The Canada Mortgage and Housing Corporation released the results of its annual Mortgage Consumer Survey, providing insights on the behaviour, attitudes, and expectations of Canadians who are acquiring, renewing, and refinancing a mortgage.
“Shopping for a mortgage can be overwhelming so the more information you have, the better your experience,” says Carla Staresina, Vice-President, Client Relationship Management, CMHC. “We’ve expanded our survey to give us greater detail on what Canadians want when looking for a mortgage and how they go about the process. We also now have more insight into important groups like millennials and first-time buyers. Ultimately, our hope is to help Canadians get the most out of the mortgage shopping experience.”
Approximately 4,000 mortgage consumers were surveyed, all of which completed a mortgage transaction in the last 12 months. Of those who purchased a home with mortgage financing, 9% were first-time buyers, and these are the findings that stood out to us the most.
Compared to other types of buyers, twice as many first-time buyers said that price/affordability was the most important factor when purchasing their home. That means many first-time buyers consider neighbourhood, proximity to work, and the overall condition of the home less important than the price.
A whopping 85% of first-time buyers hit the top end of their budget with their home purchase, and only 76% are confident they’ll be able to make mortgage payments. That’s the most glaring problem out of all the results. Just over three-quarters is not a high number when it comes to confidence in affording a mortgage for which they’ve been approved.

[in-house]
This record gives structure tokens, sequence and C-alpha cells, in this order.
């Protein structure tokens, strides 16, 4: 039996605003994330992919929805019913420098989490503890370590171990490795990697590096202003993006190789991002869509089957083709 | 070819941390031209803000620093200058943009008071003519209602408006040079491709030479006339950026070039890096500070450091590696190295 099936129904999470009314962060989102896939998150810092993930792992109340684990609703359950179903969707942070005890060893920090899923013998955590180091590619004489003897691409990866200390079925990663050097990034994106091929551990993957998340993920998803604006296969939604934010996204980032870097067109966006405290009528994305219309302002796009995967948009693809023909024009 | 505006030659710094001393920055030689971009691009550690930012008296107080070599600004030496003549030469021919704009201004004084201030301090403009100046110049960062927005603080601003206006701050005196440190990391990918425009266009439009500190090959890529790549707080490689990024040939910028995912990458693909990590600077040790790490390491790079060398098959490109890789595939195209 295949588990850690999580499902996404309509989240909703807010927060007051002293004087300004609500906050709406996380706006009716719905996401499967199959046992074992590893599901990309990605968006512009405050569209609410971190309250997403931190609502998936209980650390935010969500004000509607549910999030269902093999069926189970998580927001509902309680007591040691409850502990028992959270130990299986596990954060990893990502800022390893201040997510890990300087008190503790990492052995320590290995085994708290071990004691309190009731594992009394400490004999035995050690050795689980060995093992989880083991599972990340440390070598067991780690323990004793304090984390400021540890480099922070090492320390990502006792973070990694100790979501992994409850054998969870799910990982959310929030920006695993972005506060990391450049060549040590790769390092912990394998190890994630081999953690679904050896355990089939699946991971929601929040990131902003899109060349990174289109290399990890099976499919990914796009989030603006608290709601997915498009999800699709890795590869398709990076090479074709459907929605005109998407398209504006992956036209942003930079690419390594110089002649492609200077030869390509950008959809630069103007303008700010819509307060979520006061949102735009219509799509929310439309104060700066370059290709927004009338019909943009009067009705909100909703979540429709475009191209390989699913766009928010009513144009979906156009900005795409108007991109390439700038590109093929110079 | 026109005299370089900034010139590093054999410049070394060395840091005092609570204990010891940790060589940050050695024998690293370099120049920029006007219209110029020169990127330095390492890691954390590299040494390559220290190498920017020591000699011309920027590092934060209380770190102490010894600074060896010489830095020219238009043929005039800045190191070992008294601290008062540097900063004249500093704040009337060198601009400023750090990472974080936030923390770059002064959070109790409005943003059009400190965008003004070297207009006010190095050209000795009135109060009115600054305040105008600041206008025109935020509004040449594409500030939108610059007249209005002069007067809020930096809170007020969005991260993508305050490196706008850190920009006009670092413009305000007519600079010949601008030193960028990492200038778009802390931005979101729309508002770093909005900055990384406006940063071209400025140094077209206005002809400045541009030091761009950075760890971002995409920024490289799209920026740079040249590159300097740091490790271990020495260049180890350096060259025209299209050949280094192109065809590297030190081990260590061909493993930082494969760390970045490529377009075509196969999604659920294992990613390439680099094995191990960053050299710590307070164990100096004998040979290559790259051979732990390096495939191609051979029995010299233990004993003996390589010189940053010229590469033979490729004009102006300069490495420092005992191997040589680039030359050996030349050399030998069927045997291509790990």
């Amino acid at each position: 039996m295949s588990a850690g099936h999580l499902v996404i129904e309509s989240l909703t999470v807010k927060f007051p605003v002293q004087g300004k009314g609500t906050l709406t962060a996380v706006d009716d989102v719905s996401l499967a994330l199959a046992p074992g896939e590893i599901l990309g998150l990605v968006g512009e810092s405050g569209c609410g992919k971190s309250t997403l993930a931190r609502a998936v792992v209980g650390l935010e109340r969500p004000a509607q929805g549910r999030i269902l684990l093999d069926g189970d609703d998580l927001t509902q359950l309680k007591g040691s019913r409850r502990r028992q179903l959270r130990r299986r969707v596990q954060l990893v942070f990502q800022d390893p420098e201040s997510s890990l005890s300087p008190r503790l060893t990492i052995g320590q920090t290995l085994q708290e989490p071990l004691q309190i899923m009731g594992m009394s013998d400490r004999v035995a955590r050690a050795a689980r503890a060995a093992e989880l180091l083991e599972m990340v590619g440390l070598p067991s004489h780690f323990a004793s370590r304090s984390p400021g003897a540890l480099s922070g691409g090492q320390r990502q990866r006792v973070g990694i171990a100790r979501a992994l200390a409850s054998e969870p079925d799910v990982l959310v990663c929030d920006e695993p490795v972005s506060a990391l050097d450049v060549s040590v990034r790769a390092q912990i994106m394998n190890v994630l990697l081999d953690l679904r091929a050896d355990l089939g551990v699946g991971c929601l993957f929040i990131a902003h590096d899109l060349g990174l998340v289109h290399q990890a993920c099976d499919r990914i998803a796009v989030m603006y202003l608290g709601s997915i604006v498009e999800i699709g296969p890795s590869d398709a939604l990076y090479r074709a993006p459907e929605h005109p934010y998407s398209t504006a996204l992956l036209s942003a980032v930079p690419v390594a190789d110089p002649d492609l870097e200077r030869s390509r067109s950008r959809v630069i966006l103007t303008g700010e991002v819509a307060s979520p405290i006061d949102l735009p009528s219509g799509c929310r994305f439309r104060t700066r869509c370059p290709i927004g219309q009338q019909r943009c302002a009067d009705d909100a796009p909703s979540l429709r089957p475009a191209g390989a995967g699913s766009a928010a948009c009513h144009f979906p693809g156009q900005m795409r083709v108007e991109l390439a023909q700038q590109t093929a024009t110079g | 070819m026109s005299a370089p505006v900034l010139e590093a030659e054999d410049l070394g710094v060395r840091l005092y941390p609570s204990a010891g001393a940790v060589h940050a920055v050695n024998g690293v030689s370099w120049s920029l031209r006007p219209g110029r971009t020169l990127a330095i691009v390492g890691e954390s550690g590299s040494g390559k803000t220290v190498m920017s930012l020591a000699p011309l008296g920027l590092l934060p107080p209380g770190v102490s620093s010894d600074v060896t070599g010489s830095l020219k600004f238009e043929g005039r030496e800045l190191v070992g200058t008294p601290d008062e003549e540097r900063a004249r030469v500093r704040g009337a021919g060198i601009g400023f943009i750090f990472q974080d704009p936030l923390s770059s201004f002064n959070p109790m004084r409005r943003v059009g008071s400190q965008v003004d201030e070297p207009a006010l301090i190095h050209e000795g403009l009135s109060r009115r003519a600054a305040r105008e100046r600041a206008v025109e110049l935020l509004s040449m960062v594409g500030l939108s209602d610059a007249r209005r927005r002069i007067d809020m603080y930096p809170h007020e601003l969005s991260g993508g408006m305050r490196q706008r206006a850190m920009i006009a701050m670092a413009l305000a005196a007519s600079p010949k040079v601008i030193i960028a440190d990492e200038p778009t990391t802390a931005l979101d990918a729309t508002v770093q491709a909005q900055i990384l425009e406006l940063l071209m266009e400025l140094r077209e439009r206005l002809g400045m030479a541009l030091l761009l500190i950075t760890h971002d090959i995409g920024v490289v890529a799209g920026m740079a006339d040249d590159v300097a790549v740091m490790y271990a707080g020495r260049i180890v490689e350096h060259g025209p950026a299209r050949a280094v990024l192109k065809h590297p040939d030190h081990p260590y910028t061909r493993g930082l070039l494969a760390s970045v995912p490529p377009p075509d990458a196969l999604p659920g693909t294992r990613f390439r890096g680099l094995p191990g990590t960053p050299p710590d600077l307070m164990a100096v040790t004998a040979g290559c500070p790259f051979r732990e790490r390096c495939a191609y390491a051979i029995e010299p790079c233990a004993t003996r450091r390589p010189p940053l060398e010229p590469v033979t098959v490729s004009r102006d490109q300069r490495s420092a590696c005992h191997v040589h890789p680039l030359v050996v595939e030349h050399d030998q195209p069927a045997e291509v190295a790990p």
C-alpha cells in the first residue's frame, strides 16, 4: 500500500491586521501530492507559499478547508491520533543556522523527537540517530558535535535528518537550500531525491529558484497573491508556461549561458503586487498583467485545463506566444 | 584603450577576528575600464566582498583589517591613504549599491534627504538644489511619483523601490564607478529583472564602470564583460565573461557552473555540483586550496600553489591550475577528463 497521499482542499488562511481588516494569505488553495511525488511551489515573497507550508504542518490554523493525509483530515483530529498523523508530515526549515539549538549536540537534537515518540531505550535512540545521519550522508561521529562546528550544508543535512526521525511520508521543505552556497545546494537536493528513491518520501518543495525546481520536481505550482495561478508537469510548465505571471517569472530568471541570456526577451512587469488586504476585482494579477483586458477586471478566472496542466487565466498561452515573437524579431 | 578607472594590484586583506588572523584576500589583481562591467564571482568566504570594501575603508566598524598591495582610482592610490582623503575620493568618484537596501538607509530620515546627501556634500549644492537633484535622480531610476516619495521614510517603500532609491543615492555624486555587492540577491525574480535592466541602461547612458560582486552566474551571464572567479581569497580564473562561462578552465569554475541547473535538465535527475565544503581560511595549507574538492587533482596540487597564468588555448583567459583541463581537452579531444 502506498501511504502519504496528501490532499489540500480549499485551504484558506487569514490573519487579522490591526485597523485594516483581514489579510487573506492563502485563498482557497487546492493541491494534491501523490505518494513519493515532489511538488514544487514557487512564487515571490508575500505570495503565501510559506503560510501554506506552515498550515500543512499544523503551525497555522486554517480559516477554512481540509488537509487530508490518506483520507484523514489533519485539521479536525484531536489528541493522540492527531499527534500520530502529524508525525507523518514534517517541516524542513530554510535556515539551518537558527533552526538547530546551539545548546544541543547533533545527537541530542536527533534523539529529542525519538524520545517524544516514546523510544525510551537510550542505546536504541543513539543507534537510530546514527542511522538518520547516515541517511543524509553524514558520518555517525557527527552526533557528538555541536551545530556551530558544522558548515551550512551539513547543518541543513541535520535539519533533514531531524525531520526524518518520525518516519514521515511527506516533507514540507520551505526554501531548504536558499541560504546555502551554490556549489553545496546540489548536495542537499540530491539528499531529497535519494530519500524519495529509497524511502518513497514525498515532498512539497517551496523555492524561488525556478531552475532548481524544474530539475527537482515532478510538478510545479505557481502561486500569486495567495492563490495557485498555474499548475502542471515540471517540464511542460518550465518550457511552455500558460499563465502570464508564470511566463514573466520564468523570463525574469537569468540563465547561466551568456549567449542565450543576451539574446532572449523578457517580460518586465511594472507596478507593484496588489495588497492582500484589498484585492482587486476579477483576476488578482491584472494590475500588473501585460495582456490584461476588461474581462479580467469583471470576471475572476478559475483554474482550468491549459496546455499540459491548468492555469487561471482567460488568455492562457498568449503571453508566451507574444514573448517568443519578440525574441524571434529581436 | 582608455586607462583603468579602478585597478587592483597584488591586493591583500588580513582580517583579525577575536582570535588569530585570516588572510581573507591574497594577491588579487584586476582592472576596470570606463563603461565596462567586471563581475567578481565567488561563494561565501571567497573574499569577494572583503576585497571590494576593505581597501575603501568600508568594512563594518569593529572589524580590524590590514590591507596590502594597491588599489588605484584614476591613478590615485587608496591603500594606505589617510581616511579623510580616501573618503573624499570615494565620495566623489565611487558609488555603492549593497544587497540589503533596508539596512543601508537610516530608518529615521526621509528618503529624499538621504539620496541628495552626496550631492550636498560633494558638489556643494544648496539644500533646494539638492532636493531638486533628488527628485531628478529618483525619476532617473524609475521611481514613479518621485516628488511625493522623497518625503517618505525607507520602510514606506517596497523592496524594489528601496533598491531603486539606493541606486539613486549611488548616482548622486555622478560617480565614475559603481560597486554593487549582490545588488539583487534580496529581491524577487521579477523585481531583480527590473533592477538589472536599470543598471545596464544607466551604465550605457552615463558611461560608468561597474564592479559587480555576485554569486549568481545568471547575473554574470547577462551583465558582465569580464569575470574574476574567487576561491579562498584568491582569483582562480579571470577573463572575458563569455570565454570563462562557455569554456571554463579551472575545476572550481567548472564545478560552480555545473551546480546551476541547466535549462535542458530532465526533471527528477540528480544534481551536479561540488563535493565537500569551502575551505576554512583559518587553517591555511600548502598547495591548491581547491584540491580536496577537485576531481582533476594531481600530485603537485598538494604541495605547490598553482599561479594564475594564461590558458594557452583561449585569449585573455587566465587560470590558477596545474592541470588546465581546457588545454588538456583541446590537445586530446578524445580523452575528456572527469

If they do run into some sort of financial trouble, only 60% of first-time buyers say they have sufficient assets, like other investments, that will support them. Most first-time buyers are putting all their savings into their home purchase, so it’s not surprising that few have other assets significant enough to come in handy in a dire situation.
So, who are these first-time buyers? The survey found that 22% of them are newcomers to Canada, and 50% are millennials. What’s concerning is that 60% of first-time buyers were millennials according to the MCS 2017. That shows us that fewer millennials in Canada are entering the housing market.
Recently, members of the Ontario Real Estate Association (OREA), Ontario Home Builders Association (OHBA) and the Federation of Rental-Housing Providers of Ontario (FRPO) gathered at the second annual Housing Summit event to discuss potential affordability solutions specifically for millennials.
The solutions included speeding up planning approvals, building higher density housing above transit stations, more first-time buyer tax relief, reinstating the Ontario Municipal Board, and the creation of new rental inventory.